Dear Massachusetts PAs:
What an exciting time to be part of MAPA! MAPA, in conjunction with CMR, presented the annual pharmacology CME on March 24th at the Lahey Clinic. Over 200 PAs attended and feedback on the speakers and topics has been overwhelmingly positive. Our President-elect, Sean Robinson, hosted the annual membership meeting. The Board of Directors of MAPA recognizes the importance of reaching out to its members and listening to your comments and concerns. We will do our utmost to implement the changes and suggestions given to us.
We invite you to become more involved with MAPA. Our primary focus over the last few years has been to represent PAs in Massachusetts on legislative and regulatory matters in addition to providing continuing medical education (CME) events. Going forward, we would like to set up
town hall meetings and regional events to provide members with an intimate opportunity to discuss practice issues.
Elections to the MAPA Board of Directors will be held in June. Please consider nominating yourself or a colleague to a position. Please submit nominations by April 30th to firstname.lastname@example.org.
The following positions will have open seats for this election:
- Director at large (3 positions)
- House of Delegates (representing MAPA at the AAPA conference)
Mark your calendars for the next MAPA CME event: September 6-9th at the Omni Parker House in Boston.
As my term as President comes to close I want to thank you for allowing me to represent you. I would also like to thank the Board of Directors: Heather, Sean, Maha, Pam, Sheri, David, Meredith, and Chris for their tireless efforts on behalf of PAs in Massachusetts.
Julie Purcell, PA-C
America’s First National Prevention Strategy: A Discussion with the US Surgeon General & Community Innovators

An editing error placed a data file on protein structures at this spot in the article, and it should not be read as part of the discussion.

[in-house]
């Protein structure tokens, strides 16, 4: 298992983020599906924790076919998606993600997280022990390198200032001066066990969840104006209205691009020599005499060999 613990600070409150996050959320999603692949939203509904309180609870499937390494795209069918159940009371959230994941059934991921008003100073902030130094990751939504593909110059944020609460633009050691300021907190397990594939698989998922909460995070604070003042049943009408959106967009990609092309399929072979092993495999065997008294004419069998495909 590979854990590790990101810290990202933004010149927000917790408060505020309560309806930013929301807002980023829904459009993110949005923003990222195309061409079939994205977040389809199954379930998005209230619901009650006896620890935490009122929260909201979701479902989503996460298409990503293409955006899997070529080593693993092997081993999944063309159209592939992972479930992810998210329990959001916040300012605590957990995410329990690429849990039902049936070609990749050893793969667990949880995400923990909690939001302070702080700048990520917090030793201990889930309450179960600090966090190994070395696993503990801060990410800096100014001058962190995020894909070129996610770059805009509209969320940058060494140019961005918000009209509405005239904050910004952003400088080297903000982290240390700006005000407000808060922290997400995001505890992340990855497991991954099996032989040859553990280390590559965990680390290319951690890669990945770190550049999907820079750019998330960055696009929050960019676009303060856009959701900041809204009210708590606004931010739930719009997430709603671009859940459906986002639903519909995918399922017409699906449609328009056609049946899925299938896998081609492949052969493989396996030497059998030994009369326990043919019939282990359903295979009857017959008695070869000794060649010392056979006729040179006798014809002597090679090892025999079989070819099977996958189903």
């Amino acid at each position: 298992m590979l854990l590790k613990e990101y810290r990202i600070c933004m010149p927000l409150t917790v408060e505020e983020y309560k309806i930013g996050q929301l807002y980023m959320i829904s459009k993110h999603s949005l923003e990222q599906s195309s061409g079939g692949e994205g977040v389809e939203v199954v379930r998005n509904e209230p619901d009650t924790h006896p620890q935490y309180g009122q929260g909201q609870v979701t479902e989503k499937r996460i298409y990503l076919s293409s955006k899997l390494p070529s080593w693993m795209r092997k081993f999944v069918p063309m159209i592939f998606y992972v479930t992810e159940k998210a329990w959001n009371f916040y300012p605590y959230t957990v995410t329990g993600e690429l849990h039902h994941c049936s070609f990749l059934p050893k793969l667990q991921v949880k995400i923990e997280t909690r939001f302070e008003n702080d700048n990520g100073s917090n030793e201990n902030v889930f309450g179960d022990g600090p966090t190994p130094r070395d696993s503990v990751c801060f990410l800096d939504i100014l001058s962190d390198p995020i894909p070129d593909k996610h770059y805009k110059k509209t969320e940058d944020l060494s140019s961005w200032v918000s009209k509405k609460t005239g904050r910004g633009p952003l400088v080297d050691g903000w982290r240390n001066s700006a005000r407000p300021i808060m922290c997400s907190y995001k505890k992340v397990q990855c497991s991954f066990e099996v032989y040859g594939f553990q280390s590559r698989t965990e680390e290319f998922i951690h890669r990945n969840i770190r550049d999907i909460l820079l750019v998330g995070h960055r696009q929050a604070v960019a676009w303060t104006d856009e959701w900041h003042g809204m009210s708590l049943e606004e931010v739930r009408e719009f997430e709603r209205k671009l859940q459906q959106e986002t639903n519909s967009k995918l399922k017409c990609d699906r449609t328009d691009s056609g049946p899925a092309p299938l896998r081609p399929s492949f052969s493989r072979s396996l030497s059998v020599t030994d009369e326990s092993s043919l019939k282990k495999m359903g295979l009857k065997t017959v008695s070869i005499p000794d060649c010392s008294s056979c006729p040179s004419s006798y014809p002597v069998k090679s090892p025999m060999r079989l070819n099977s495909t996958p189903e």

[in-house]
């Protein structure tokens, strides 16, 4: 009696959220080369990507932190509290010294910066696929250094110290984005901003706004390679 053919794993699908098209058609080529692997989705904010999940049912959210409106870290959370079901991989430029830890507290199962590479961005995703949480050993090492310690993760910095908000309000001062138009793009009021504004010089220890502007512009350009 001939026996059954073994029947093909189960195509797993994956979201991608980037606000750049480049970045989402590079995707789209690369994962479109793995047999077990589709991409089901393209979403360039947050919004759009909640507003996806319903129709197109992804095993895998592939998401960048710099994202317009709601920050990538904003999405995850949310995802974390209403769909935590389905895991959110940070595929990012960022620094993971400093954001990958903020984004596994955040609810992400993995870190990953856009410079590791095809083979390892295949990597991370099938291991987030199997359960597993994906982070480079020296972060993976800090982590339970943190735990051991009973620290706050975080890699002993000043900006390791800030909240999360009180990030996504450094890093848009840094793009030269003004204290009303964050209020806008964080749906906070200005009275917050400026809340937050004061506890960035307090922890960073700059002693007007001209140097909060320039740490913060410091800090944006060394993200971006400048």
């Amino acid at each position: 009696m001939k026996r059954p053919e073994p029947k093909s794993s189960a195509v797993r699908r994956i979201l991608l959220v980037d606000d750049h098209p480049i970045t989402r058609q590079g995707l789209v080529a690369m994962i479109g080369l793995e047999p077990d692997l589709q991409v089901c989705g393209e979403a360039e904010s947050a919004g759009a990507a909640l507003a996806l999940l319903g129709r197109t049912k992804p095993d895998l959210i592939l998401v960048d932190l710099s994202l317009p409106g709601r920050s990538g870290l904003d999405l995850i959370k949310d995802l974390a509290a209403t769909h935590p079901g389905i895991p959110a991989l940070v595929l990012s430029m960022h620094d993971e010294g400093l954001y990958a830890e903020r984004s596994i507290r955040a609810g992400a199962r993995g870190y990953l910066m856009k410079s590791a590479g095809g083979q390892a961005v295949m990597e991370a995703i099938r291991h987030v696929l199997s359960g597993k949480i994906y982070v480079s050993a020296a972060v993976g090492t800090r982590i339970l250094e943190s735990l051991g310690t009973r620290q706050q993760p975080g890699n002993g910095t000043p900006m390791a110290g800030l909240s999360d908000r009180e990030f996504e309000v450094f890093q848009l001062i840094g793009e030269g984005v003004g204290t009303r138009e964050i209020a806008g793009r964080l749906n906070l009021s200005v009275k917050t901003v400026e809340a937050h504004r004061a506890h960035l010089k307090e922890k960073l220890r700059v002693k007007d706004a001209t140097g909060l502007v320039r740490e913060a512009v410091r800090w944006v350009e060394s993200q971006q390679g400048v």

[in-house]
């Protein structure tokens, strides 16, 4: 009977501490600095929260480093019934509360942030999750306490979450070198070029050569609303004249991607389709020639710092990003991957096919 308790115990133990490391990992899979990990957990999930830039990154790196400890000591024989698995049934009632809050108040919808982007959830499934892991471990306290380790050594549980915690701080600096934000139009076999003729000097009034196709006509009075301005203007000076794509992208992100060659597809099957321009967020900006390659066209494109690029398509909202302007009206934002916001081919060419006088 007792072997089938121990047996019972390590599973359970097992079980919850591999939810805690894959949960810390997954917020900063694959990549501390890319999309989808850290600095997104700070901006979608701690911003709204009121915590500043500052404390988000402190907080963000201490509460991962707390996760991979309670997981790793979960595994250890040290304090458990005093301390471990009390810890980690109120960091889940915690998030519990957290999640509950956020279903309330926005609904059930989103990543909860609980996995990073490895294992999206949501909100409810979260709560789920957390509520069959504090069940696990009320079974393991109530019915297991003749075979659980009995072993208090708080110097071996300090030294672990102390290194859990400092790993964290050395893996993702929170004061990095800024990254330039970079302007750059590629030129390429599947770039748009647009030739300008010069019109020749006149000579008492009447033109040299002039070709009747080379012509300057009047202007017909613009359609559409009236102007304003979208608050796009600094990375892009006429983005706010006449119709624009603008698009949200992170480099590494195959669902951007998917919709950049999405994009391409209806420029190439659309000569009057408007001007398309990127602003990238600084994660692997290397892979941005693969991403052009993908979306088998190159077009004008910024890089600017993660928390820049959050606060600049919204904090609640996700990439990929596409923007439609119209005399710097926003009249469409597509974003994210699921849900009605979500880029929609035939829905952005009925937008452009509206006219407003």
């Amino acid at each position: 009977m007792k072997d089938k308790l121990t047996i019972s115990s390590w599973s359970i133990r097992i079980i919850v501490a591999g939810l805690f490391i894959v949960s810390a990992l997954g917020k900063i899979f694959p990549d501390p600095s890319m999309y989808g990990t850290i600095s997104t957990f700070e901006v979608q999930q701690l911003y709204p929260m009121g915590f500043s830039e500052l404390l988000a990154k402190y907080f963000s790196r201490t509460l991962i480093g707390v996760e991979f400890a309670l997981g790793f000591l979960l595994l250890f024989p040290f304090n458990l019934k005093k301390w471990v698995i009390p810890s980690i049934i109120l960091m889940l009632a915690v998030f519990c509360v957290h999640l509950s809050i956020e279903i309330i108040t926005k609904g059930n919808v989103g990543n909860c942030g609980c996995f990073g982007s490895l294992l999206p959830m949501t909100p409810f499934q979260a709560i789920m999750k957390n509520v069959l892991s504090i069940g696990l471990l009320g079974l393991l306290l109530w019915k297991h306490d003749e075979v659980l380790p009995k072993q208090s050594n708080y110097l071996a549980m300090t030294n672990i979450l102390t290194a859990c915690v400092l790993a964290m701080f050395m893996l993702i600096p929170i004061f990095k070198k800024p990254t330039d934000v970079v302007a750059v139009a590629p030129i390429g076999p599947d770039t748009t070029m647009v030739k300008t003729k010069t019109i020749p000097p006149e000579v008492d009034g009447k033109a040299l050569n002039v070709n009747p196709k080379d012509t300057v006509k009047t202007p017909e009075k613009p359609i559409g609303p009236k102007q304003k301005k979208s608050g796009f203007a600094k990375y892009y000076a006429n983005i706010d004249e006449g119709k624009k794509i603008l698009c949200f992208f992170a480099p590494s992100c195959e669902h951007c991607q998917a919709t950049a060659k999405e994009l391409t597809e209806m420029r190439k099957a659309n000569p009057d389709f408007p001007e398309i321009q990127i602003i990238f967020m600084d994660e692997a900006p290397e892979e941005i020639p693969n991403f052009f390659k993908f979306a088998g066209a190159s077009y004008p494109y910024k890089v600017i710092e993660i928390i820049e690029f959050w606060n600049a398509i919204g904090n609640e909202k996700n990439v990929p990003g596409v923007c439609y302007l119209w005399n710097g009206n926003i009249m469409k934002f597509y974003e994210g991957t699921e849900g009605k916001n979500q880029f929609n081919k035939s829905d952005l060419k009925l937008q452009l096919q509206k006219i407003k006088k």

Michelle Webb, PA-S
On March 21, 2012, the US Surgeon General, Dr. Regina Benjamin, led an education and discussion session on the new federally sponsored National Prevention Strategy (NPS) at Harvard Medical School. Dr. Benjamin and a group of panelists representing local experts in the
fields of public health and health economics discussed the goals of the NPS, the strategies in how to achieve these goals, and answered questions from the audience. Dr. Michael Milner, the incoming Dean of the School of PA Studies at MCPHS Boston, helped to organize this event. He was accompanied by several PA students and faculty from MCPHS Boston including MAPA President Elect, Sean Robinson. You can find out more about the NPS at the US Department of Health and Human Services public website HealthCare.gov
Student Leadership Summit
PA students met for a leadership summit at the recent MAPA CME event at Lahey Clinic on March 24, 2012. These astute and insightful students participated in a brainstorming session that detailed ways to encourage student input and participation within MAPA, with the ultimate goal
of shaping the future leaders of the PA profession within the Commonwealth. The students have great insight into their needs and issues as well as those of the profession and MAPA. Talking points and planning strategies include the following:
- PA Week 2012 – organize an event that includes all PA programs in the Commonwealth to be mediated by MAPA but run by students
- Student participation in the MAPA Fall CME – including student moderators, registration operators, and audio-visual support
- Student presentation of student related issues at monthly MAPA Board of Directors meetings
- Creation of a student section on the MAPA website with information about events, volunteer and outreach opportunities, as well as a student forum.
MAPA members are encouraged to participate in fostering student development through mentorship, shadowing opportunities, precepting, and participation in future leadership summits. If you would like to participate in the creation of our future PA leaders, please contact MAPA